- The nine forms of Goddess Durga, which embody the divine feminine energy, known as shakti, are a tribute to the spirit of girl power.
Imagine the mesmerizing sight of dancers gracefully twirling and moving in endless circles, fanning their colorful and intricately patterned traditional clothing.
Imagine feeling the powerful vibrations of a dhol beating to the lyrical sounds of Gujarati folk music.
And imagine hearing the triumphant echoes of dandiyas snapping together.
Does your heart fill with joy?
Mine certainly does.
During this time of year, I am transported back to those cherished days when I celebrated Navratri with my family and friends as a young girl. I embraced the opportunity to dress in my traditional chania cholis, and I watched in awe as a simple high school gymnasium transformed into a vibrant canvas of sound, color, and art through the magic of Garba. My friends and I eagerly took on the challenge of mastering new Garba and Raas skills. A twelve-step dandiya routine? Of course. Add a few extra spins and intricate footwork to Garba? Absolutely! The more intricate our steps became the more exhilarating the experience. While I sensed the depth of Navratri’s significance back then, it is now, in my forties, that I truly comprehend the profound empowerment embedded within this festival.
Navratri is a nine-day celebration cherished by Hindus around the world. It pays homage to Goddess Durga, the embodiment of strength and courage, who triumphed over the malevolent demon king, Mahishasura. After nine days of fierce battle, Goddess Durga, riding her majestic lion, vanquished the demon king, affirming that goodness and righteousness will always conquer evil. The manner of celebrating Navratri may vary across the diverse regions of India, but in my home state of Gujarat, it is a jubilant celebration of dance. Regardless of one’s place of origin in India, each day of this festival venerates one of the nine forms of Goddess Durga, celebrating her divine feminine energy, known as Shakti, which heals and nurtures the universe. It is undeniably a tribute to the spirit of girl power.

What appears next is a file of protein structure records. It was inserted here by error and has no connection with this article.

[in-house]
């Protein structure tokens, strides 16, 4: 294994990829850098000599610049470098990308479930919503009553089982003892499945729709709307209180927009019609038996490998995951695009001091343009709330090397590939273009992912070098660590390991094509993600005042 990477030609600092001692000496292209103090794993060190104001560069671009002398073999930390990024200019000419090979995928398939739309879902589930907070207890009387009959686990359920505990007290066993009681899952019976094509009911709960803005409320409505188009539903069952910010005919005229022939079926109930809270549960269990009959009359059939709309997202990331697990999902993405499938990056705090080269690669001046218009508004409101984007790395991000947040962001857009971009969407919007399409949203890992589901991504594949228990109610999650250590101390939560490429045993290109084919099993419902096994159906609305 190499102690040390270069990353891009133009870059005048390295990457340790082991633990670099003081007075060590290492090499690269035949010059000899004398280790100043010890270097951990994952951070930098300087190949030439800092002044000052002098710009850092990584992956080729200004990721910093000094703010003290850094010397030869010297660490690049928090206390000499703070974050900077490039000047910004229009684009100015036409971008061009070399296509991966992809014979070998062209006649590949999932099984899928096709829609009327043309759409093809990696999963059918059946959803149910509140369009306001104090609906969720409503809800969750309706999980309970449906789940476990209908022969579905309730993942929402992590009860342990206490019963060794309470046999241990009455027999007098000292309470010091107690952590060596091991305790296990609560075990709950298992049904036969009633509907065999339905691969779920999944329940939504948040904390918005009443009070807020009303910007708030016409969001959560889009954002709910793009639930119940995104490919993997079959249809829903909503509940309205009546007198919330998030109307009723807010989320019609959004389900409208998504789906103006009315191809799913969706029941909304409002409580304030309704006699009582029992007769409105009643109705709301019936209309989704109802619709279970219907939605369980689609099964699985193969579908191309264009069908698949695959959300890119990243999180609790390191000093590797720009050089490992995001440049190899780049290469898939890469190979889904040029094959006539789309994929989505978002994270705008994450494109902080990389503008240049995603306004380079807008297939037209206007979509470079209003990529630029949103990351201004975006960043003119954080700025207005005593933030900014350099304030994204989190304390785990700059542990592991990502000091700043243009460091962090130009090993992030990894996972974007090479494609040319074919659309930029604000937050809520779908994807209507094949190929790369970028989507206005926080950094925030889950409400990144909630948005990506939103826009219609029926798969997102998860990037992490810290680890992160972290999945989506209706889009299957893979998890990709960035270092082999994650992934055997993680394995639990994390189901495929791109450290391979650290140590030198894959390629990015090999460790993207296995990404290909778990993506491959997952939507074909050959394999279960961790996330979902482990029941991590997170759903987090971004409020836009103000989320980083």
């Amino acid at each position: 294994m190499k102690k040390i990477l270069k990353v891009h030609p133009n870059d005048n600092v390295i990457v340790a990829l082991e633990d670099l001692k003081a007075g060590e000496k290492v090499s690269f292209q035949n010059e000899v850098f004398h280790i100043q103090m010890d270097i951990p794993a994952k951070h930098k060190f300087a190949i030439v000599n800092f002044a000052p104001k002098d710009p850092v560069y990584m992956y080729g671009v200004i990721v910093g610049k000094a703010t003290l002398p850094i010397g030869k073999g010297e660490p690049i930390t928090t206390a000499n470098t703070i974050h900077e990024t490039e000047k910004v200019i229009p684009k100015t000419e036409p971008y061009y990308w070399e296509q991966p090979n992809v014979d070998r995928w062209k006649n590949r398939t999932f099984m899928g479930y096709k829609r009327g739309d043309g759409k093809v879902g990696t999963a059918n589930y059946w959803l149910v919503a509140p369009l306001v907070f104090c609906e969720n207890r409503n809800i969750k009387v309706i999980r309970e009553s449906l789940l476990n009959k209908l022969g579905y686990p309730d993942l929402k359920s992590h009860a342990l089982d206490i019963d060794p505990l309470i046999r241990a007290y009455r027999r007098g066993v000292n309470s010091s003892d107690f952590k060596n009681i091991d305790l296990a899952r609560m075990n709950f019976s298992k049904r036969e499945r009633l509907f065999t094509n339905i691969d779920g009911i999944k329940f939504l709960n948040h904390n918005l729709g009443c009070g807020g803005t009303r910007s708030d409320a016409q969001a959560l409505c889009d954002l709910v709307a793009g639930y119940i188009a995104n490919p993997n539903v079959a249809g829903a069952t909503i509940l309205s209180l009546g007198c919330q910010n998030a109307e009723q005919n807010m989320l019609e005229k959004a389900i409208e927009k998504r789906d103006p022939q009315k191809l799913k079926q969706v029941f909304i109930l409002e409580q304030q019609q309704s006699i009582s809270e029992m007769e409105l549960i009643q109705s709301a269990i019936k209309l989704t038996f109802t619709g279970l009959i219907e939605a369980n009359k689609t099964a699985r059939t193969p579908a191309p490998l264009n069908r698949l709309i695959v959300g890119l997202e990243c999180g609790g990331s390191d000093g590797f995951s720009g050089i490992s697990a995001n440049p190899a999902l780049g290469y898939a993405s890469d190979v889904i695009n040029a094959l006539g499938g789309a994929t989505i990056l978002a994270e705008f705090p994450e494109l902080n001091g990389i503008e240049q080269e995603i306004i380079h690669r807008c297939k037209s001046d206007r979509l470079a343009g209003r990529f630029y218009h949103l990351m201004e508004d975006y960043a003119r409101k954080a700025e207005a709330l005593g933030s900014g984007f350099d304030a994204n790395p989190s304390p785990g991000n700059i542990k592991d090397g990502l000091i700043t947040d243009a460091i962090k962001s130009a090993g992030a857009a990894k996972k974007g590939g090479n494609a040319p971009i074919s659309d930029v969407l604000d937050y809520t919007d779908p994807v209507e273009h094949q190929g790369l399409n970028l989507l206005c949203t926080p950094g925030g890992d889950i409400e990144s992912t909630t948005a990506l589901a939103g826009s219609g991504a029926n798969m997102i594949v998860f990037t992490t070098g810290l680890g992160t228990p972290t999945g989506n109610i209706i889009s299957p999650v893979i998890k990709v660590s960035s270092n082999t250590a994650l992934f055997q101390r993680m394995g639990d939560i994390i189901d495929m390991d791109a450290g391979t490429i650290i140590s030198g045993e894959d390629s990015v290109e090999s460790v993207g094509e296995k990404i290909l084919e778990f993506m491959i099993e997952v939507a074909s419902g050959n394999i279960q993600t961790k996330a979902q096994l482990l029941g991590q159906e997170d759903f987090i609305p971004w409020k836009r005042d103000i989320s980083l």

As a young girl, the meaning of Navratri was beyond me, but now, I am more motivated than ever to ensure that the next generation grasps its significance. Collaborating with Chandana Rao of Tulsie, who is passionately dedicated to making cultural learning enjoyable and engaging, enables us to share the empowering message of Navratri with children in a manner that resonates with them. Through Tulsie’s Navratri Goddess Learning Cards, children can delve into the diverse forms of Goddess Durga through suggested games and activities. Furthermore, the book, “Shakti Girls,” serves as a beautiful reminder of the myriad ways one’s shakti, their inner power, can manifest – especially their unique power. With our limited-time bundle, children will be continually reminded that Shakti resides within them, enabling them to create a positive impact in this world.
As parents and caregivers partake in their Navratri festivities, they can consider utilizing the prompts below to initiate meaningful discussions on the significance of the holiday with their children:
- What does Navratri mean?
- Whom do we honor and celebrate during Navratri?
- Why do we celebrate Goddess Durga? What did she do?
- What is the meaning of Shakti?
- How do you see Shakti within yourself? How does it appear?
- How does Navratri serve as a celebration of girl power, and what does that mean to you?
- How can we celebrate and embody girl power every day?
Collectively, let’s ensure that the empowering legacy and meaning of Navratri is carried forward, inspiring and empowering the children of today to become the leaders, change-makers, and champions of tomorrow while embracing their authentic selves. Through the story of Goddess Durga and Navratri, let’s instill the values of courage, strength, and confidence in our girls as we create a more equal and empowered future.
As a second-generation Indian-American, born and raised in New York, Shetal Shah has always been passionate about empowering young girls and promoting diversity and inclusion in literature. After spending over a decade teaching middle and high school world studies at girls’ schools in New York City and Atlanta, she wrote “Shakti Girls,” a nonfiction children’s book that celebrates the lives and accomplishments of remarkable women from India. You can learn more at www.shetal-shah.com.